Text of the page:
Tricord got its start in 1987 after Mike Jones, who was living in Fredericksburg and serving as pastor of Cornerstone Christian Center in Springfield, dabbled in real estate with his cousin Craig Jones, then an associate real estate broker in Alaska. They decided to make real estate their focus and become builder/developers.
"We picked Fredericksburg as the area where we wanted to live," said Mike Jones. "It was obvious that Fredericksburg was destined to experience a tremendous amount of growth. We wanted to get in the path of growth and let it run over us."
They incorporated under the name Tricord, which was inspired by Ecclesiastes 4:12: "And if one prevail against him, two shall withstand him; and a threefold cord is not quickly broken."
"That communicates a value that we bring to our business--our teamwork," said Mike Jones. "You work together, you get more done. We maximize each others' strengths."
Among their first ventures were Banner Plantation near Five-Mile Fork, where Mike and Craig still live, and Seclusion Shores, a subdivision at Lake Anna.
Today, the cousins are principal owners of a company that has developed and sold nearly 2,000 lots, and built about 1,300 houses in such area subdivisions as Wilderness Shores, Port Aquia and Coventry Meadows.
It is one of the larger locally owned and operated building and development companies in the Fredericksburg area, and has a reputation as being professional, forward-thinking and community-friendly, according to Dave Kitteman, executive vice president of the Fredericksburg Area Builders Association.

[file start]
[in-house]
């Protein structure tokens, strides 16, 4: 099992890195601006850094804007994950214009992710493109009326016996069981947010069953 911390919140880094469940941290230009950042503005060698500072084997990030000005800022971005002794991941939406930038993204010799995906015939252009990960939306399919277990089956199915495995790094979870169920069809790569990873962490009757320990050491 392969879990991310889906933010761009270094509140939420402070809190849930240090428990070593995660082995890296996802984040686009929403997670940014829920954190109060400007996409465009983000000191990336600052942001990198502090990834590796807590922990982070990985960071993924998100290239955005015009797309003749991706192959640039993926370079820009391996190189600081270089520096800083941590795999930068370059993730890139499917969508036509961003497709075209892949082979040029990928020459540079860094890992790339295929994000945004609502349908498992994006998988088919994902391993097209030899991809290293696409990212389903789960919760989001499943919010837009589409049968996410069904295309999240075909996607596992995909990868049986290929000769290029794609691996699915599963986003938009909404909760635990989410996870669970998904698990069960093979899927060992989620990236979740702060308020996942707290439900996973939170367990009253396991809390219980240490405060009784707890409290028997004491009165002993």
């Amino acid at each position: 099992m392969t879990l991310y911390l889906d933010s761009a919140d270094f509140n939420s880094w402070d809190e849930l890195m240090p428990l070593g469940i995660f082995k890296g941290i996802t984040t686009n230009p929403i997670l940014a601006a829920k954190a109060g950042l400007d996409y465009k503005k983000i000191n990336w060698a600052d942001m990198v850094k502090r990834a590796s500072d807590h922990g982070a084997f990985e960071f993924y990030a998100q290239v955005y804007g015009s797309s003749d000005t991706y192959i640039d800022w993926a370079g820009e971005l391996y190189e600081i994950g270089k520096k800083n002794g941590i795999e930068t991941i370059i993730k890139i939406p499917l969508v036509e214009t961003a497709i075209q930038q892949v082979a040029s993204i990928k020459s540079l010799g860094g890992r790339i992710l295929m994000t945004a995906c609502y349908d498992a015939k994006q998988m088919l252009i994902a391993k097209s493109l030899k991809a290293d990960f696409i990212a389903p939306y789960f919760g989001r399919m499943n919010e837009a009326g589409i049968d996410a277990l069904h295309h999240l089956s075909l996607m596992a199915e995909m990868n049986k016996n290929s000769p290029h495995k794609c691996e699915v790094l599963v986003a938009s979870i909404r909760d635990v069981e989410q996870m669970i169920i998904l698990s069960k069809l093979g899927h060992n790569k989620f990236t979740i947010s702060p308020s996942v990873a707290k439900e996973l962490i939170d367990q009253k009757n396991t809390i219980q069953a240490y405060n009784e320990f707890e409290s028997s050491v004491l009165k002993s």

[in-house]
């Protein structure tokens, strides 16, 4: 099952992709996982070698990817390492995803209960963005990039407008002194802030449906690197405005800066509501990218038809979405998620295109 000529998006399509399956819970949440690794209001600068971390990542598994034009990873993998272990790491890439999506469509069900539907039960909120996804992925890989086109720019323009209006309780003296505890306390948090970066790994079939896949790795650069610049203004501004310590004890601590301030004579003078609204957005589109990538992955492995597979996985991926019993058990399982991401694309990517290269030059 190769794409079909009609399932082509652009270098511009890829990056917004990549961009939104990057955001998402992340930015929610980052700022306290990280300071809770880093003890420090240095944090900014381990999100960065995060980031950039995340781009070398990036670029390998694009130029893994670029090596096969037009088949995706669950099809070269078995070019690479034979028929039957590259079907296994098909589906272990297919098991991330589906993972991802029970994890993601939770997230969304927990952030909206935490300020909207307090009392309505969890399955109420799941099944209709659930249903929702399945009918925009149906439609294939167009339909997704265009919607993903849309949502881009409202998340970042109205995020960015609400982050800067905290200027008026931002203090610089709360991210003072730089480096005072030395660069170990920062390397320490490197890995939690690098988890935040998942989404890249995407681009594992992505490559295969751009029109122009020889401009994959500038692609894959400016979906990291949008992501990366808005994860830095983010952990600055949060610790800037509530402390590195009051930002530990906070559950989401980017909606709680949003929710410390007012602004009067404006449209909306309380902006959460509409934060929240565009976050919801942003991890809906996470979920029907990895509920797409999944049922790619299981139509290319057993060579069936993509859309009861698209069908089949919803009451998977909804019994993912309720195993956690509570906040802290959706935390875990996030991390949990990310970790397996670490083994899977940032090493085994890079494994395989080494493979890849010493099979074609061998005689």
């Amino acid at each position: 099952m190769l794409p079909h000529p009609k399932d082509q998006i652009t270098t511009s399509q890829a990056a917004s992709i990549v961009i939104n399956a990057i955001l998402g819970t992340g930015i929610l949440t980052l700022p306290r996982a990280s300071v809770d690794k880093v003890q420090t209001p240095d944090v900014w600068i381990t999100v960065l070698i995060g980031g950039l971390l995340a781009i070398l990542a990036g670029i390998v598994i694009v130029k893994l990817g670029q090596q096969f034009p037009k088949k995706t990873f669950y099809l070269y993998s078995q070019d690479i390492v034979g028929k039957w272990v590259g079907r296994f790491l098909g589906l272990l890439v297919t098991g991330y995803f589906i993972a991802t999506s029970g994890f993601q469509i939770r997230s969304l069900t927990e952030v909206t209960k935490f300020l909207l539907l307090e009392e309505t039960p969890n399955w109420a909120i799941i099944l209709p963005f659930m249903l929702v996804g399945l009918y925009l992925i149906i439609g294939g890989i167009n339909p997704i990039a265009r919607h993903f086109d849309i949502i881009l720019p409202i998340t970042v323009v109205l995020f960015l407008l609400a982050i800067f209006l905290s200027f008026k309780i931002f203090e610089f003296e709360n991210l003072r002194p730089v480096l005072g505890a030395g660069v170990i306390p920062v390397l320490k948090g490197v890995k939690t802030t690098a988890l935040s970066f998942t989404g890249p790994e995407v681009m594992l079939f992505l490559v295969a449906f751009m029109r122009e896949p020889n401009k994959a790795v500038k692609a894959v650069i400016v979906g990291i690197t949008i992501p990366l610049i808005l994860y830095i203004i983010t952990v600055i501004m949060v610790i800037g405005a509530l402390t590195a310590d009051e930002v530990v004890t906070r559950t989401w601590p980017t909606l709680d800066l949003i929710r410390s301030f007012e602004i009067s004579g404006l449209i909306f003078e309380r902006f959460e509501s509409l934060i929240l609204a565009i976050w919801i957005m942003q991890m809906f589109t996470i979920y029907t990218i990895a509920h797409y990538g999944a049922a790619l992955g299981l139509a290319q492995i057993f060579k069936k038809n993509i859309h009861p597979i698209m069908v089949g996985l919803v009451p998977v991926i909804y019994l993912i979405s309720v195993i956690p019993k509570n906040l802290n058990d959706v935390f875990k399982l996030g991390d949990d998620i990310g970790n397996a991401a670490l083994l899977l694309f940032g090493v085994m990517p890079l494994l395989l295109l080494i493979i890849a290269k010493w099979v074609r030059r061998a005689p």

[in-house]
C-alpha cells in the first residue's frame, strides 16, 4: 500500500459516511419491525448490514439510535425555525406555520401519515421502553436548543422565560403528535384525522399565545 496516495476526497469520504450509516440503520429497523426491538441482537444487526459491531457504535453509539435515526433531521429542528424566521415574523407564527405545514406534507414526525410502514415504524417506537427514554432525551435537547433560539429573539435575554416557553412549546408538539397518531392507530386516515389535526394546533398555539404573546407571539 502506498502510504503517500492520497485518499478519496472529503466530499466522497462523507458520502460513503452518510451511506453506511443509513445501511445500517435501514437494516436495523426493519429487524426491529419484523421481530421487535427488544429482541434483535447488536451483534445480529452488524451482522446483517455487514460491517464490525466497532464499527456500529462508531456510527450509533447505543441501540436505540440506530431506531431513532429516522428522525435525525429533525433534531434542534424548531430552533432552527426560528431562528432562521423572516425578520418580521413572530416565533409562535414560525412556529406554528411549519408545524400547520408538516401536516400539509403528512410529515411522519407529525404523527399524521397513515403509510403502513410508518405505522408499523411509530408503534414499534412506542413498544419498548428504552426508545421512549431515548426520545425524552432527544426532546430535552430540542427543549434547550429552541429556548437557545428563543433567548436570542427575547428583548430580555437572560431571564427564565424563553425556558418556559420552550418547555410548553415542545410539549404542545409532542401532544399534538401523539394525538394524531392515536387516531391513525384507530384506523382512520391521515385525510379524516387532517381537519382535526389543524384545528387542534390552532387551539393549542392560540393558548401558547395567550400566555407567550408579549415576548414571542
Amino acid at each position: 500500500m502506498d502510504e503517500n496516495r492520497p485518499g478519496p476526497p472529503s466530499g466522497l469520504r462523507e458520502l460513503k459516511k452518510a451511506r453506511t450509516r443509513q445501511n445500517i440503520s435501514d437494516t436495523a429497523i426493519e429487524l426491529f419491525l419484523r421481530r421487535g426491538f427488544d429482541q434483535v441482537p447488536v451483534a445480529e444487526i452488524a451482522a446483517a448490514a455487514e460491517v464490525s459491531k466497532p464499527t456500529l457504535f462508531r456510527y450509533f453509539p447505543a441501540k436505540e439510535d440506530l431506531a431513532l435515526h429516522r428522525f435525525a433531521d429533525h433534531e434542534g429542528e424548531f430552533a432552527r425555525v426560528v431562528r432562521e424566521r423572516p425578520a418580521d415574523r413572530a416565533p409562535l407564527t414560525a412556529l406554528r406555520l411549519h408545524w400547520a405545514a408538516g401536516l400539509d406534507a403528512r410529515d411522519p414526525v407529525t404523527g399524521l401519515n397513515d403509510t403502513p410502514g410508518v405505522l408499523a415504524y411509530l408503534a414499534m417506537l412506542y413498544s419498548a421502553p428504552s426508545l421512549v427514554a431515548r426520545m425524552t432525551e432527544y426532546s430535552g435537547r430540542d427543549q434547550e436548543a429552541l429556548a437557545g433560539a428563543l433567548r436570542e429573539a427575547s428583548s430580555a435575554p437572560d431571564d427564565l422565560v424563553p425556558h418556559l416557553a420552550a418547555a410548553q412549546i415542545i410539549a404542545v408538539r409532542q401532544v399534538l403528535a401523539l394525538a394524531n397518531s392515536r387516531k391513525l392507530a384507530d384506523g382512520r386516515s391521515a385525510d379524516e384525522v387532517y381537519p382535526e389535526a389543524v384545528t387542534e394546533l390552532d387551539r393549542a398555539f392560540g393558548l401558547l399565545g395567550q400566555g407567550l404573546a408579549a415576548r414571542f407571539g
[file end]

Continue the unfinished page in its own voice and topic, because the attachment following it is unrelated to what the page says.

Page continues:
Tricord's three divisions include Tricord Inc., a land acquisition and development company; Virginia Construction Co., which is a site construction business; and Tricord Homes, which specializes in building starter houses and affordable houses, mainly in Spotsylvania.
"That's the one most people typically think of," Mike Jones said of Tricord Homes. "That's the one that's most visible to the consumer."
New projects on the horizon include New Post, a town-style development that the Joneses envision as the future of development for the Fredericksburg area.
"As we approached New Post, we felt like the answer for the growth dilemma was that it needed to be smart growth," Mike Jones said.
Tricord hired nationally known architect and town planner Andres Duany to design the project, and held a series of meetings to get public input. The project still needs rezoning before it can move ahead.
Currently, it calls for 1,548 homes, at least two churches and about 120,000 square feet of commercial and retail space to be built on 416 acres of an abandoned gravel mine at the intersection of State Route 2 and U.S. 17.
Studies have shown that this sort of mixed-use community generates less traffic because people can walk or bicycle to work, stores and social activities, the Joneses said.
"It's the new urbanism pushed by developers these days under the umbrella of smart growth. It's certainly worth looking into; it has a lot of appeal," Connors said. "We just have to look out for the number of rooftops that are being proposed."
Tricord also is expanding into Caroline and Orange counties, where land is cheaper, and it can build houses for middle-class home-buyers who are being priced out of the market in Spotsylvania.
"We see ourselves as one of the players in a big group of people who share in the development of this area," Craig Jones said.
To which his cousin added, "We want to be a responsible developer and help shape the vision of what this community can, and should, be so it ends up being a win-win situation."
To reach CATHY JETT: 540/374-5407 email@example.com